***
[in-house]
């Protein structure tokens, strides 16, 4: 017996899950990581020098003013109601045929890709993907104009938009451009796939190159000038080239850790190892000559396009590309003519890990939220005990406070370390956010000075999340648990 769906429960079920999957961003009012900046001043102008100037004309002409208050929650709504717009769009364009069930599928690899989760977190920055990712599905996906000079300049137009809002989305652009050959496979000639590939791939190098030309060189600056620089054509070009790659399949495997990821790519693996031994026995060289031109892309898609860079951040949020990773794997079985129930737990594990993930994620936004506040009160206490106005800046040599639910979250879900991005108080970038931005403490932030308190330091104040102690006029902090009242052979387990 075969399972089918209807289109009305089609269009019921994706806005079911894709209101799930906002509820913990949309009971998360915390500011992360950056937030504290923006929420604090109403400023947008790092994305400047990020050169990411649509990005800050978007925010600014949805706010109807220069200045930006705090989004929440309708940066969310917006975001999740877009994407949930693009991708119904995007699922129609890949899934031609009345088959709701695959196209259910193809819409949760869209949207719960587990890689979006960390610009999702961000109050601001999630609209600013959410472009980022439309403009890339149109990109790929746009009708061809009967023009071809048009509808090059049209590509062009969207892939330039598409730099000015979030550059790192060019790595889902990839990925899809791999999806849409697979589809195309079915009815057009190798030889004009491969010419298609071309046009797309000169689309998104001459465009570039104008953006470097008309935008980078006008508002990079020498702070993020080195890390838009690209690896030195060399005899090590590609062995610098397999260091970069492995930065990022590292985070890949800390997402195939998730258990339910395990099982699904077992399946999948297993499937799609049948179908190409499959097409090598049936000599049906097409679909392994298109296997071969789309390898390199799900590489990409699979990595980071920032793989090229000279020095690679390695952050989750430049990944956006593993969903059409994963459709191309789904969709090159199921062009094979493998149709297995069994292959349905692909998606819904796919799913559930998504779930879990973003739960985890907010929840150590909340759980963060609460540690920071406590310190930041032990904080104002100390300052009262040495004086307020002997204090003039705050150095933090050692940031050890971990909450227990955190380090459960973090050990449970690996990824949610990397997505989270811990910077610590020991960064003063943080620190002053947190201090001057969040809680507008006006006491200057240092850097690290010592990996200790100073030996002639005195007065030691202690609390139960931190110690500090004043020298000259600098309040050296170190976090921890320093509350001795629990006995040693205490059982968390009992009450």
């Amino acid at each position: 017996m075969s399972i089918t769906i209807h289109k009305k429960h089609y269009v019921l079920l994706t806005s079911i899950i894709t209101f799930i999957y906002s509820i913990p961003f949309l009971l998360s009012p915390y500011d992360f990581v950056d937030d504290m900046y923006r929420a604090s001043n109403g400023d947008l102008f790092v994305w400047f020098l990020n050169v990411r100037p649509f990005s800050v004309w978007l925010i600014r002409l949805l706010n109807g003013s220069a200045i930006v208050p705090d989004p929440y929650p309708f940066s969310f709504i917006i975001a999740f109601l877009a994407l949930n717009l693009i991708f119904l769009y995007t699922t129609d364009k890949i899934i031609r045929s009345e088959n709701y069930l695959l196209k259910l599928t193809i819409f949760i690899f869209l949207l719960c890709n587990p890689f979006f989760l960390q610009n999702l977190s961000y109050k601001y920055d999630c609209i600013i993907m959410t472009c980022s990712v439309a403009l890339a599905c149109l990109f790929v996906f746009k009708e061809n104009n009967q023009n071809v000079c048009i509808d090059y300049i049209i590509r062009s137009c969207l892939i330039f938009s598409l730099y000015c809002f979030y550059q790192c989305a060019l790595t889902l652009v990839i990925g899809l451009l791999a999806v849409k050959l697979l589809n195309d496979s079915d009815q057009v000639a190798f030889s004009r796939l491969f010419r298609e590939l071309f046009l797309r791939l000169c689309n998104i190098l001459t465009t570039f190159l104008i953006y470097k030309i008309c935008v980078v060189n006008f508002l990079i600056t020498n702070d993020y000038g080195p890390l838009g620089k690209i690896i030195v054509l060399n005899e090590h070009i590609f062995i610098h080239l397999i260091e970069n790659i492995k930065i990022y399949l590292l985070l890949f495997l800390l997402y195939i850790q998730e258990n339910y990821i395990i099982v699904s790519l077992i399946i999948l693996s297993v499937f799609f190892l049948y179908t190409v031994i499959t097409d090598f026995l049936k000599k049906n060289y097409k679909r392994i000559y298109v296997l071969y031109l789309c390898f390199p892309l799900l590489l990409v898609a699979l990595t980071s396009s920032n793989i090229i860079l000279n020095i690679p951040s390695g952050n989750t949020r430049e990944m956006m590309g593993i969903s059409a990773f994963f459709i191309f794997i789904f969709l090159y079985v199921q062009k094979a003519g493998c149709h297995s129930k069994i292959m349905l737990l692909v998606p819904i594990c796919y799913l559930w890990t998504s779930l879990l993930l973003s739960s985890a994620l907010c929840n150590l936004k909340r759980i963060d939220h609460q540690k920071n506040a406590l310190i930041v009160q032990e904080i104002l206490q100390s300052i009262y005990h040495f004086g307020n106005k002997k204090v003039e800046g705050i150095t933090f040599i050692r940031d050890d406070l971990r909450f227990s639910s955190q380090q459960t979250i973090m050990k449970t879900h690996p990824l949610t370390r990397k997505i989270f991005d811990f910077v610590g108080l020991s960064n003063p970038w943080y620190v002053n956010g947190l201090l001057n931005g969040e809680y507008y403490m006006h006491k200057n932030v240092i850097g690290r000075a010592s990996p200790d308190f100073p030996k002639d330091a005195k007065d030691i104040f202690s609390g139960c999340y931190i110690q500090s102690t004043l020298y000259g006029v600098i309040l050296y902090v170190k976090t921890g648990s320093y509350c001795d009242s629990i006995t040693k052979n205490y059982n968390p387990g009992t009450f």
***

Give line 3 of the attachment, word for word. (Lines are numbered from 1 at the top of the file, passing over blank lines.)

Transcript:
């Amino acid at each position: 017996m075969s399972i089918t769906i209807h289109k009305k429960h089609y269009v019921l079920l994706t806005s079911i899950i894709t209101f799930i999957y906002s509820i913990p961003f949309l009971l998360s009012p915390y500011d992360f990581v950056d937030d504290m900046y923006r929420a604090s001043n109403g400023d947008l102008f790092v994305w400047f020098l990020n050169v990411r100037p649509f990005s800050v004309w978007l925010i600014r002409l949805l706010n109807g003013s220069a200045i930006v208050p705090d989004p929440y929650p309708f940066s969310f709504i917006i975001a999740f109601l877009a994407l949930n717009l693009i991708f119904l769009y995007t699922t129609d364009k890949i899934i031609r045929s009345e088959n709701y069930l695959l196209k259910l599928t193809i819409f949760i690899f869209l949207l719960c890709n587990p890689f979006f989760l960390q610009n999702l977190s961000y109050k601001y920055d999630c609209i600013i993907m959410t472009c980022s990712v439309a403009l890339a599905c149109l990109f790929v996906f746009k009708e061809n104009n009967q023009n071809v000079c048009i509808d090059y300049i049209i590509r062009s137009c969207l892939i330039f938009s598409l730099y000015c809002f979030y550059q790192c989305a060019l790595t889902l652009v990839i990925g899809l451009l791999a999806v849409k050959l697979l589809n195309d496979s079915d009815q057009v000639a190798f030889s004009r796939l491969f010419r298609e590939l071309f046009l797309r791939l000169c689309n998104i190098l001459t465009t570039f190159l104008i953006y470097k030309i008309c935008v980078v060189n006008f508002l990079i600056t020498n702070d993020y000038g080195p890390l838009g620089k690209i690896i030195v054509l060399n005899e090590h070009i590609f062995i610098h080239l397999i260091e970069n790659i492995k930065i990022y399949l590292l985070l890949f495997l800390l997402y195939i850790q998730e258990n339910y990821i395990i099982v699904s790519l077992i399946i999948l693996s297993v499937f799609f190892l049948y179908t190409v031994i499959t097409d090598f026995l049936k000599k049906n060289y097409k679909r392994i000559y298109v296997l071969y031109l789309c390898f390199p892309l799900l590489l990409v898609a699979l990595t980071s396009s920032n793989i090229i860079l000279n020095i690679p951040s390695g952050n989750t949020r430049e990944m956006m590309g593993i969903s059409a990773f994963f459709i191309f794997i789904f969709l090159y079985v199921q062009k094979a003519g493998c149709h297995s129930k069994i292959m349905l737990l692909v998606p819904i594990c796919y799913l559930w890990t998504s779930l879990l993930l973003s739960s985890a994620l907010c929840n150590l936004k909340r759980i963060d939220h609460q540690k920071n506040a406590l310190i930041v009160q032990e904080i104002l206490q100390s300052i009262y005990h040495f004086g307020n106005k002997k204090v003039e800046g705050i150095t933090f040599i050692r940031d050890d406070l971990r909450f227990s639910s955190q380090q459960t979250i973090m050990k449970t879900h690996p990824l949610t370390r990397k997505i989270f991005d811990f910077v610590g108080l020991s960064n003063p970038w943080y620190v002053n956010g947190l201090l001057n931005g969040e809680y507008y403490m006006h006491k200057n932030v240092i850097g690290r000075a010592s990996p200790d308190f100073p030996k002639d330091a005195k007065d030691i104040f202690s609390g139960c999340y931190i110690q500090s102690t004043l020298y000259g006029v600098i309040l050296y902090v170190k976090t921890g648990s320093y509350c001795d009242s629990i006995t040693k052979n205490y059982n968390p387990g009992t009450f």